Naked City

News briefs from Austin, the region, and beyond

City Manager Marc Ott (l) lays out the proposed 2010 budget Wednesday, as Mayor Lee Leffingwell listens to a plan that would spare public safety and library hours from cuts and increase a number of fees – although mandatory employee furloughs appear to be off the table for now. For details, see <a href=http://www.austinchronicle.com/gyrobase/Issue/story?oid=oid:813805><b>City Budget</b></a>.
City Manager Marc Ott (l) lays out the proposed 2010 budget Wednesday, as Mayor Lee Leffingwell listens to a plan that would spare public safety and library hours from cuts and increase a number of fees – although mandatory employee furloughs appear to be off the table for now. For details, see "City Budget." (Photo by John Anderson)

FIREFIGHTER FILES DISCRIMINATION COMPLAINT Austin's only black female firefighter, Nona Allen, has filed an official complaint with the Austin Fire Department alleging that a fellow firefighter came up behind her and pushed her forward as she was walking toward a fire truck. According to Allen's attorney, Will Sutton, the other firefighter allegedly yelled at Allen to run toward the truck, and when she didn't, he instead pushed her from behind. The complaint is pending. Austin African-American Firefighters Associa­tion President Bobby Johns said in a press release that the alleged behavior is unacceptable: "Please join us in helping to keep [AFD] accountable to making sure these types of actions do not occur to any of its members," Johns wrote, "and that corrective action takes place to appropriately address them." Allen also has a discrimination lawsuit pending against AFD; she claims she has received unequal treatment because she's a woman – she was denied accommodations equal to those of her male counterparts and was treated unfairly by male colleagues, including then Assistant Chief Jim Evans, when she tried to remedy the disparity. Sutton says witness depositions continue this week – including that of Evans – and that he expects the city will soon file a motion for summary judgment. "That will be hotly contested," he said. – Jordan Smith

IT'S YOUR CITY, TOO Austinites interested in serving on the Citizens Advisory Committee for the Comprehensive Plan have a few more weeks to find a nominating council member. Delayed until Aug. 6, the staff briefing on the committee to City Council will include recommendations for its role, makeup for broad-based representation, and size (probably 14 to 25 members). CAC appointments could follow at council on Aug. 20, although Mayor Lee Leffingwell has predicted they won't get finalized until September. Similarly, new boards and commissions members are lining up. Council members each nominate one per board; final appointments are voted on by council as a whole (and some horse-trading does occur). They'll begin at council this Thursday, July 23, and continue into August and September. "While there is no deadline for people to submit applications for consideration, the sooner the better," said B&C coordinator Candy Parham Hinkle. (See www.cityofaustin.org/cityclerk/b_overview.htm or contact Hinkle at candy.parham@ci.austin.tx.us.) Of special interest: the all-new Waterfront Planning Advisory Board. Council members are actively scouting for potential Waterfront Planning members "from the fields of urban design, environmental protection, architecture, landscape architecture, historic preservation, shoreline ecology, neighborhood conservation, civic art, and real property development." – Katherine Gregor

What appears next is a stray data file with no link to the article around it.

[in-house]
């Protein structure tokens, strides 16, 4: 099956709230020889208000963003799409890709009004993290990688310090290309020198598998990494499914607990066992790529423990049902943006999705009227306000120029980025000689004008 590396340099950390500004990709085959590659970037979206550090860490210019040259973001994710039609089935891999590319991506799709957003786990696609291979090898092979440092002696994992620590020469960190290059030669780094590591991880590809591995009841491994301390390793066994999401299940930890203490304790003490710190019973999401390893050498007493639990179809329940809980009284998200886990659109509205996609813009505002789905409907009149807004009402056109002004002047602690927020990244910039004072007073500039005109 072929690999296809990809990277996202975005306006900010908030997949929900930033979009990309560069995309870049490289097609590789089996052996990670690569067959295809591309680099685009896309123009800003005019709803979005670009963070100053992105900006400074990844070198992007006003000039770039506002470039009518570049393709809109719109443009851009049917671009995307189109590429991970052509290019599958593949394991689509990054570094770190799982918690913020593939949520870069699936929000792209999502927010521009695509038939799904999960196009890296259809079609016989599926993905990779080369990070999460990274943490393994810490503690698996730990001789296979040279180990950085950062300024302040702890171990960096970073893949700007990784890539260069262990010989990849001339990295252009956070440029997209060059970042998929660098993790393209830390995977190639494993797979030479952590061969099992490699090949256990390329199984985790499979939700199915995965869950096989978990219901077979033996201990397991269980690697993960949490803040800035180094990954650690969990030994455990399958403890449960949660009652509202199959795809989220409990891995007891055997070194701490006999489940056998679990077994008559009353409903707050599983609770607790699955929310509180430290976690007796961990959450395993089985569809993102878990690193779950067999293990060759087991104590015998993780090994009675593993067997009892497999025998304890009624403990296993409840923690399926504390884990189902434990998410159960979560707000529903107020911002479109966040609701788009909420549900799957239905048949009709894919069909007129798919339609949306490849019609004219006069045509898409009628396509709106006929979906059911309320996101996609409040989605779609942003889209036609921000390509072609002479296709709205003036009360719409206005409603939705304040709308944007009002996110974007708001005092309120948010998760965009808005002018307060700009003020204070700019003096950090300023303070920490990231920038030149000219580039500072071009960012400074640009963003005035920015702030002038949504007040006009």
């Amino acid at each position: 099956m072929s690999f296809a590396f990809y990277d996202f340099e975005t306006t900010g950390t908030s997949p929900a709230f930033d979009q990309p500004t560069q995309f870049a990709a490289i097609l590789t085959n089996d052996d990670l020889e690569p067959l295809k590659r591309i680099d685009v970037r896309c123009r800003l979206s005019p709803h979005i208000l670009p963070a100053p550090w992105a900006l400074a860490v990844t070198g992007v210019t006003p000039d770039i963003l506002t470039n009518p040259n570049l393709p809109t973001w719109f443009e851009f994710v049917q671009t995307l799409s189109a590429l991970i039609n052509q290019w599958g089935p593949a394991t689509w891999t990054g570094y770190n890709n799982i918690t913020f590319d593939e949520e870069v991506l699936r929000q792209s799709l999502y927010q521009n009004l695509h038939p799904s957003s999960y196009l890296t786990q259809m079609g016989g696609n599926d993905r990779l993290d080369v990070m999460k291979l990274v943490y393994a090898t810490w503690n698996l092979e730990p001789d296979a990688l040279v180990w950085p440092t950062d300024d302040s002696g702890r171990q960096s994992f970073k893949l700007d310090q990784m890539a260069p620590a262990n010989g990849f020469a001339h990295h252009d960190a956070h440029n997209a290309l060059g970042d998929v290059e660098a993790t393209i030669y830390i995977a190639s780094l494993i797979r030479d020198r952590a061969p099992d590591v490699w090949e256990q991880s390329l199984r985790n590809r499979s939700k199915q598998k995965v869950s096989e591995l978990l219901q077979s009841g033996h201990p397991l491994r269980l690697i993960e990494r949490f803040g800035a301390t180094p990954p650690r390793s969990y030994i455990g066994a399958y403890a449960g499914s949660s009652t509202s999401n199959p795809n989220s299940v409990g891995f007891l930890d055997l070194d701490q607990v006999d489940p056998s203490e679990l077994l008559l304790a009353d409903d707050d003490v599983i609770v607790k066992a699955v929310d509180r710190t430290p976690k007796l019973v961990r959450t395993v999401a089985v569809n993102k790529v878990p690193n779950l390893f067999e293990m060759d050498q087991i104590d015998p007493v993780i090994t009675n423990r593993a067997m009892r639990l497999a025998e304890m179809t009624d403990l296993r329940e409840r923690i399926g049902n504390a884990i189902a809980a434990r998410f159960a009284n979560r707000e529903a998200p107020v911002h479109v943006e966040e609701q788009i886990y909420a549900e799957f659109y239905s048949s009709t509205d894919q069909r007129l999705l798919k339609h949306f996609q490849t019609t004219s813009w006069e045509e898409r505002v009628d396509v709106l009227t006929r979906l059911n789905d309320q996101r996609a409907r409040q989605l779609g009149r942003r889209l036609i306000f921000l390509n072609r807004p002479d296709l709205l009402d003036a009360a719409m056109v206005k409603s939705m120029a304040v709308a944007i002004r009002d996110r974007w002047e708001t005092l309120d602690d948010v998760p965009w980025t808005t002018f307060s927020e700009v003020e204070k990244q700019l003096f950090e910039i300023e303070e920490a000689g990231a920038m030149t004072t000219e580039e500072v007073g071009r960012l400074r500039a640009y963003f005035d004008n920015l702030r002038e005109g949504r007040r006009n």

EVAN SMITH'S NEW GIG "It's really all about me," says Evan Smith, explaining why after almost 18 years he is leaving Texas Monthly to helm a new media venture. Cutbacks at the magazine, forced by parent company Emmis Communications, "played no role," said Smith, who was promoted to president last year. "It's all about where I am and the fact that I've been doing this for a long time, and I'm ready to do something else." That "something else" is the Texas Tribune, a nonpartisan, nonprofit, public issues journalism organization founded by Austin Ventures general partner John Thornton. Smith has been consulting with Thornton for the past year to help develop the project, which will "promote civic engagement and discourse on public policy, politics, government, and other matters of statewide interest," according to a press release. Initial hires include KVUE reporter Elise Hu, former Houston Chronicle reporter Matt Stiles, and Emily Ramshaw of The Dallas Morning News. Texas Tribune is expected to formally launch later this year and plans to host events to help spur dialogue and revenue. Smith will continue to serve as editor emeritus of Texas Monthly, which will allow him to continue hosting Texas Monthly Talks on KLRU. – Kevin Brass

A note to readers: Bold and uncensored, The Austin Chronicle has been Austin’s independent news source for almost 40 years, expressing the community’s political and environmental concerns and supporting its active cultural scene. Now more than ever, we need your support to continue supplying Austin with independent, free press. If real news is important to you, please consider making a donation of $5, $10 or whatever you can afford, to help keep our journalism on stands.

Support the Chronicle  

NEWSLETTERS
One click gets you all the newsletters listed below

Breaking news, arts coverage, and daily events

Can't keep up with happenings around town? We can help.

Austin's queerest news and events

New recipes and food news delivered Mondays

All questions answered (satisfaction not guaranteed)

Information is power. Support the free press, so we can support Austin.   Support the Chronicle